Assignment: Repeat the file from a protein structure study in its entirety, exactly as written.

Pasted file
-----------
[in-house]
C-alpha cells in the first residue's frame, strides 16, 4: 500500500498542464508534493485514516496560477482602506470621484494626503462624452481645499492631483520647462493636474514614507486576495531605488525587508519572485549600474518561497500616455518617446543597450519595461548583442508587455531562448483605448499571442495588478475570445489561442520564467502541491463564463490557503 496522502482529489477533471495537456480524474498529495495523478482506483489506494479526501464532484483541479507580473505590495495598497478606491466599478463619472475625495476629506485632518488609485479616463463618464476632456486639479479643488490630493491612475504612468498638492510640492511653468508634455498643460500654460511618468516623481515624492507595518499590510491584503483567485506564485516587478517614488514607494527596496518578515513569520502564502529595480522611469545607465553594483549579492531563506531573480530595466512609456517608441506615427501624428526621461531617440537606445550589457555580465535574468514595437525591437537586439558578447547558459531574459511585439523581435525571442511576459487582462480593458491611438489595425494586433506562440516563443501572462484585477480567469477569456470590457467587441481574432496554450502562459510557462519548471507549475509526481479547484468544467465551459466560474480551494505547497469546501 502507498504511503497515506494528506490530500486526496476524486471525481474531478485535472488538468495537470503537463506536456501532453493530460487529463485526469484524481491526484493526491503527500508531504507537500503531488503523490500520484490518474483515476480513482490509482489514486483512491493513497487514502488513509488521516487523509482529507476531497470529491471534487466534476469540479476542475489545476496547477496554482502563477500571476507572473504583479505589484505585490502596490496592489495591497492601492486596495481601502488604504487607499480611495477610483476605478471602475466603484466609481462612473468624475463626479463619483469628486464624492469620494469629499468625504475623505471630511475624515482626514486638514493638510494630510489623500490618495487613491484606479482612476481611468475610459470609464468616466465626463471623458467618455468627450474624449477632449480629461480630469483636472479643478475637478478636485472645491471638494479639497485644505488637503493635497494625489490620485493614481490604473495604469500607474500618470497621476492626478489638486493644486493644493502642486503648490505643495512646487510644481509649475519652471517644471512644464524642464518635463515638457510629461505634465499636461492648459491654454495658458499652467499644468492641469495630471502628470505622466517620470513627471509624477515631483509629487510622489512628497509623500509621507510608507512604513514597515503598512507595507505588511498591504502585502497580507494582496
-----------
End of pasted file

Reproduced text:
[in-house]
C-alpha cells in the first residue's frame, strides 16, 4: 500500500498542464508534493485514516496560477482602506470621484494626503462624452481645499492631483520647462493636474514614507486576495531605488525587508519572485549600474518561497500616455518617446543597450519595461548583442508587455531562448483605448499571442495588478475570445489561442520564467502541491463564463490557503 496522502482529489477533471495537456480524474498529495495523478482506483489506494479526501464532484483541479507580473505590495495598497478606491466599478463619472475625495476629506485632518488609485479616463463618464476632456486639479479643488490630493491612475504612468498638492510640492511653468508634455498643460500654460511618468516623481515624492507595518499590510491584503483567485506564485516587478517614488514607494527596496518578515513569520502564502529595480522611469545607465553594483549579492531563506531573480530595466512609456517608441506615427501624428526621461531617440537606445550589457555580465535574468514595437525591437537586439558578447547558459531574459511585439523581435525571442511576459487582462480593458491611438489595425494586433506562440516563443501572462484585477480567469477569456470590457467587441481574432496554450502562459510557462519548471507549475509526481479547484468544467465551459466560474480551494505547497469546501 502507498504511503497515506494528506490530500486526496476524486471525481474531478485535472488538468495537470503537463506536456501532453493530460487529463485526469484524481491526484493526491503527500508531504507537500503531488503523490500520484490518474483515476480513482490509482489514486483512491493513497487514502488513509488521516487523509482529507476531497470529491471534487466534476469540479476542475489545476496547477496554482502563477500571476507572473504583479505589484505585490502596490496592489495591497492601492486596495481601502488604504487607499480611495477610483476605478471602475466603484466609481462612473468624475463626479463619483469628486464624492469620494469629499468625504475623505471630511475624515482626514486638514493638510494630510489623500490618495487613491484606479482612476481611468475610459470609464468616466465626463471623458467618455468627450474624449477632449480629461480630469483636472479643478475637478478636485472645491471638494479639497485644505488637503493635497494625489490620485493614481490604473495604469500607474500618470497621476492626478489638486493644486493644493502642486503648490505643495512646487510644481509649475519652471517644471512644464524642464518635463515638457510629461505634465499636461492648459491654454495658458499652467499644468492641469495630471502628470505622466517620470513627471509624477515631483509629487510622489512628497509623500509621507510608507512604513514597515503598512507595507505588511498591504502585502497580507494582496